“We’ll go back through and analyze as coaches and see if there are any changes that need to be made in the line combos. Any systems changes [needed] and we’ll make some adjustments tomorrow,” said Adam’s after the loss on how he planned to prepare for next night’s game.

Saturday night, when Central faced off against the UMass Minutemen, it showed that whatever changes the coaches decided upon worked well with the Blue Devils winning 5-0. The first goal came from Connor Loree, with the assists going to Ross Burton and Matt Lis. The goal was the first of the season for Loree, who joined the this year.

“I came across the blue line, and the puck squirted back to me, and I fired it as hard as I could, and it went in the back of the net,” Loree said, recounting the goal. He went on to talk about the team: “It’s good to join the guys up here. I had a couple friends, Jack Johnson, good to reunite and skate with him again. [It’s] good to be back up north playing hockey again.”

Defensively, the Minutemen didn’t have an answer for Central’s offense, with the Blue Devils scoring five goals in the game from Connor Loree and two each from Jack Johnson and Matt Lis.

Central’s offensive output was matched by the goalie play of both Zach ‘Goose’ Gosselin and Matt Greenwood, posting a shutout while stopping all 41 shots. Greenwood was subbed for Gosselin when a scrum in front of the net 13 minutes into the third period turned ugly and ended with Gosselin and UMass’ Casey Litwack ejected for fighting.

Then, just three minutes later, roughhousing broke out in front of Central’s net again, resulting in more ejections. In the last seven minutes of the game, eight players total — five from UMass and three from Central — had been ejected as a result of the two fights in front of the net, as well as a separate occurrence in the neutral zone.

“Our guys battled hard and emotions get the best of you whether you’re winning or you’re losing,” said Adams of the ejections. “Most of the scrums happened protecting our goalie, which I’m absolutely fine with. If they came somewhere else they’d be a problem.”

“The best part [of the game] was everyone played together,” Adams added. “It was the first team shutout we’ve had in quite a while. That’s what I liked the most out of this game.”

The Blue Devils resume play on Friday, Oct. 24, traveling to Albany to take on Siena before coming back to Newington Ice Arena on Saturday night to play Western Connecticut.

Club Ice Hockey Demolishes Western

by Brian O’Neill

Coming off a 6-3 win over Siena College in Albany the night before, the Central Connecticut club ice hockey team extended their win streak to three games with a 16-3 blow out victory over Western Connecticut, making their record 7-2-0.

“It’s bittersweet. It’s positive that we were able to keep our offense going,” said head coach Ben Adams. “A game like that is never good on either side. You hate to be on the other side of it, but it’s always nice to have one of those kind of games every once and a while.”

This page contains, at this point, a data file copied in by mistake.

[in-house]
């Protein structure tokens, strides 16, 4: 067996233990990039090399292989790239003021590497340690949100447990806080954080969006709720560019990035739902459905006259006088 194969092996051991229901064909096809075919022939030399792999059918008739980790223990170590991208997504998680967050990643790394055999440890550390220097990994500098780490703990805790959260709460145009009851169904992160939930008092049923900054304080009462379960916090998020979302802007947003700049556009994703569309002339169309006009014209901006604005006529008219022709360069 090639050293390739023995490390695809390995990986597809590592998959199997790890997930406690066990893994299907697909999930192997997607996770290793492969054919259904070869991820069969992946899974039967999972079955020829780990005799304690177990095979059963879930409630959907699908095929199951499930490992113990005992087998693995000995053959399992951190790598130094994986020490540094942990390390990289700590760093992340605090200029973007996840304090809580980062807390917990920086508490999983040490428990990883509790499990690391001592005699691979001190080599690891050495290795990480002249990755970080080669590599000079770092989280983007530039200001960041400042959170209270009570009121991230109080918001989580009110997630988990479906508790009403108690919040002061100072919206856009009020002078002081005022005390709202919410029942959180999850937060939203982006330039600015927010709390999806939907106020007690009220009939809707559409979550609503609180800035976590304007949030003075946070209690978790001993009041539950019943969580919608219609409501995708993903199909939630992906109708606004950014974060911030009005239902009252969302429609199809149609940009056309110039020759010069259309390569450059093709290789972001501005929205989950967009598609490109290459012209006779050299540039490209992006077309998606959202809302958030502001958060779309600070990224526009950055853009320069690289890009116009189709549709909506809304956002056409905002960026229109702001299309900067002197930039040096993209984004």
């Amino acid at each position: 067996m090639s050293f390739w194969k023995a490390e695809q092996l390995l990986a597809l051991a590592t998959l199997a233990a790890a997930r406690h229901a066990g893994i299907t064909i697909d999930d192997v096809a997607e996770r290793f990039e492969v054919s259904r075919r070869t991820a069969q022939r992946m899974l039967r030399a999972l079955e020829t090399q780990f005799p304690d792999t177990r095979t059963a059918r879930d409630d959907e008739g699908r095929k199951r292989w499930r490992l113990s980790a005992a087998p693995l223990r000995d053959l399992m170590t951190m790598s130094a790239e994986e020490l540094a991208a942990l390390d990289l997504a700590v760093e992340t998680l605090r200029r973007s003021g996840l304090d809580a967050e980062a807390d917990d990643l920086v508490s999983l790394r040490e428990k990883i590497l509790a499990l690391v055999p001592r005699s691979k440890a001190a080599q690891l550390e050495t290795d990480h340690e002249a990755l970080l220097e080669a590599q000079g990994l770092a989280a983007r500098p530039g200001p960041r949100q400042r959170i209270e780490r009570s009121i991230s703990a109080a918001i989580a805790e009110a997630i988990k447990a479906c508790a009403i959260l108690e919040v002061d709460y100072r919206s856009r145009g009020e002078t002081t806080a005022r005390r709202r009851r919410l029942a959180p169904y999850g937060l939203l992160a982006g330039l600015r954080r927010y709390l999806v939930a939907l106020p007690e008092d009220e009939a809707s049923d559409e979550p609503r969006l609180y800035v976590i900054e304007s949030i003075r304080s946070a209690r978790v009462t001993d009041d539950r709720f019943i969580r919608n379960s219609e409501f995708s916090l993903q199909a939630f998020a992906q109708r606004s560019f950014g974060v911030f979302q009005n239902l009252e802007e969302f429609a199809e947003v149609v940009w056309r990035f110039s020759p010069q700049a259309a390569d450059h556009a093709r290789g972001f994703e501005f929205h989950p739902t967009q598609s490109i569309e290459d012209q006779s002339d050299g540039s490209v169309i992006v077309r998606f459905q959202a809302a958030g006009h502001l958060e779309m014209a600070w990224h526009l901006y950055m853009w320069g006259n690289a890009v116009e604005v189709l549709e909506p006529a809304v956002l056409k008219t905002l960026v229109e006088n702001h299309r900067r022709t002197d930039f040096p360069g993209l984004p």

The Blue Devils started the first period on the attack and, for the most part of the next 60 minutes, stayed on it.

Frank Pisano opened the scoring with a goal in the fourth minute, beating the Colonial’s goalie to the high blocker side. Pisano was in on the action again when he assisted Kyle Leyerzapf with nine minutes left in the period. The third goal came just 40 seconds later, when freshman Daniel Purslow’s slap shot found the back of the net. The goal was Purslow’s first of his CCSU career.

With five minutes left in the first, Leyerzapf scored his second of the night on a power play goal. The last Blue Devil to score in the first period was Jack Johnson, whose shot deflected off a Western defender just 45 seconds after the last goal. With 3:25 left in the period, the Colonial’s finally answered, making it a 5-1 at the end of the first.

The scoring slowed in the second, with Western finding twine first seven minutes in. Central answered 7 seconds later, when Leyerzapf scored his third goal of the game. When asked how he felt about his hat trick performance after the game, he responded with one word and a smile: “Great.” The last goal of the period went to the Colonials, scoring with just eight seconds before the second intermission.

“Western has been in our league for a while and they’ve always been a tough opponent, and we didn’t know what we were coming into,’ said Adams. “Coming into the third [period], 6-3 tight game, our guys just woke up.”

The third and final period was an onslaught of Blue Devil offense, with Central scoring 10 goals. At one point, in an unprecedented move, the Colonials starting goalie, who had been pulled in the first period, was subbed back into the game for his replacement.

Central’s third period scorers were highlighted by two Brendon Quirion goals, his first as a Blue Devil. Adam Mink, Andrew Mazurkiewicz, Matt Lis, Connor Lorre, Kevin San Angelo, Max Maffuci, Johnson and Pisano all scored in the third.

Even with the 13 point win, Adams was already looking forward to the next game, stressing the fundamentals and “…making sure that they [the players] are staying focused. We’ve got a big week of practice this week, getting ready for the first weekend of the second ranking period.”

Looking to build on their three game win streak, the Blue Devils hit the road for the next two weekends, playing Rensselaer Polytechnic Institute on Nov. 1, Montclair State on Nov. 7 and UConn on Nov. 8, before coming back to Newington Ice Arena on Nov. 14 and 15 to take on Boston College and NYU.

Club Hockey Splits Two Heading Into Governor’s Cup

by Brian O’Neill